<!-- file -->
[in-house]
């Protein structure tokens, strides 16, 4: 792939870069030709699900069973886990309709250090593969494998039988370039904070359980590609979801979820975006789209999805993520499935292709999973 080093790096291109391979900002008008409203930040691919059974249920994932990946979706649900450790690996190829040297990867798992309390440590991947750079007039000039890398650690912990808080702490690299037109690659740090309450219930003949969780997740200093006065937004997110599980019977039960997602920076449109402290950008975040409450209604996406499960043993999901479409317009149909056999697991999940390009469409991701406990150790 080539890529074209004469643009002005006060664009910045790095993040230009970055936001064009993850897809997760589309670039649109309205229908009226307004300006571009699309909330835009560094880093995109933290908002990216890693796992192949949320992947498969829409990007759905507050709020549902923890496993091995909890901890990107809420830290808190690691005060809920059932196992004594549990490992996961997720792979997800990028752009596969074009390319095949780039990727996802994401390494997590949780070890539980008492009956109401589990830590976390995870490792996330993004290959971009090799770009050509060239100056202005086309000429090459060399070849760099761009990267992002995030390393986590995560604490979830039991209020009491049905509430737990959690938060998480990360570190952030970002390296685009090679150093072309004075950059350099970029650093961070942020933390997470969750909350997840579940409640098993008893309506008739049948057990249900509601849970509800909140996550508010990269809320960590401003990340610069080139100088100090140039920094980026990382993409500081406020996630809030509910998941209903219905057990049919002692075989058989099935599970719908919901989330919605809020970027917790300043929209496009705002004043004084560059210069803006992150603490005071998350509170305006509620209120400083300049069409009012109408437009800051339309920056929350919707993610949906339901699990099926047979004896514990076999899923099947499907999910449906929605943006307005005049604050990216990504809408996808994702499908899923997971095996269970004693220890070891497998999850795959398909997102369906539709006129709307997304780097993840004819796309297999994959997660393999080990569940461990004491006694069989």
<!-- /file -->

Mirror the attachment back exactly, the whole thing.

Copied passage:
[in-house]
């Protein structure tokens, strides 16, 4: 792939870069030709699900069973886990309709250090593969494998039988370039904070359980590609979801979820975006789209999805993520499935292709999973 080093790096291109391979900002008008409203930040691919059974249920994932990946979706649900450790690996190829040297990867798992309390440590991947750079007039000039890398650690912990808080702490690299037109690659740090309450219930003949969780997740200093006065937004997110599980019977039960997602920076449109402290950008975040409450209604996406499960043993999901479409317009149909056999697991999940390009469409991701406990150790 080539890529074209004469643009002005006060664009910045790095993040230009970055936001064009993850897809997760589309670039649109309205229908009226307004300006571009699309909330835009560094880093995109933290908002990216890693796992192949949320992947498969829409990007759905507050709020549902923890496993091995909890901890990107809420830290808190690691005060809920059932196992004594549990490992996961997720792979997800990028752009596969074009390319095949780039990727996802994401390494997590949780070890539980008492009956109401589990830590976390995870490792996330993004290959971009090799770009050509060239100056202005086309000429090459060399070849760099761009990267992002995030390393986590995560604490979830039991209020009491049905509430737990959690938060998480990360570190952030970002390296685009090679150093072309004075950059350099970029650093961070942020933390997470969750909350997840579940409640098993008893309506008739049948057990249900509601849970509800909140996550508010990269809320960590401003990340610069080139100088100090140039920094980026990382993409500081406020996630809030509910998941209903219905057990049919002692075989058989099935599970719908919901989330919605809020970027917790300043929209496009705002004043004084560059210069803006992150603490005071998350509170305006509620209120400083300049069409009012109408437009800051339309920056929350919707993610949906339901699990099926047979004896514990076999899923099947499907999910449906929605943006307005005049604050990216990504809408996808994702499908899923997971095996269970004693220890070891497998999850795959398909997102369906539709006129709307997304780097993840004819796309297999994959997660393999080990569940461990004491006694069989």